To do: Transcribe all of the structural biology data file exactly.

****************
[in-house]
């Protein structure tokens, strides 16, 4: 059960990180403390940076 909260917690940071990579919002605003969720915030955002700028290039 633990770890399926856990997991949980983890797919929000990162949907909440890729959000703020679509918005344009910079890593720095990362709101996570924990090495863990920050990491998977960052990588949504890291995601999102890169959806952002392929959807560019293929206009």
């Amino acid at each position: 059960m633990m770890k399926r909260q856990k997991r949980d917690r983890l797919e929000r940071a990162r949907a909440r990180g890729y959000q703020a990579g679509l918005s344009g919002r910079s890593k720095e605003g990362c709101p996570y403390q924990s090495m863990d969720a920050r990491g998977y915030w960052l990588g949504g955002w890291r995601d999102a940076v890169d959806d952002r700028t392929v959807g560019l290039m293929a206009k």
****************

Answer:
[in-house]
């Protein structure tokens, strides 16, 4: 059960990180403390940076 909260917690940071990579919002605003969720915030955002700028290039 633990770890399926856990997991949980983890797919929000990162949907909440890729959000703020679509918005344009910079890593720095990362709101996570924990090495863990920050990491998977960052990588949504890291995601999102890169959806952002392929959807560019293929206009």
């Amino acid at each position: 059960m633990m770890k399926r909260q856990k997991r949980d917690r983890l797919e929000r940071a990162r949907a909440r990180g890729y959000q703020a990579g679509l918005s344009g919002r910079s890593k720095e605003g990362c709101p996570y403390q924990s090495m863990d969720a920050r990491g998977y915030w960052l990588g949504g955002w890291r995601d999102a940076v890169d959806d952002r700028t392929v959807g560019l290039m293929a206009k």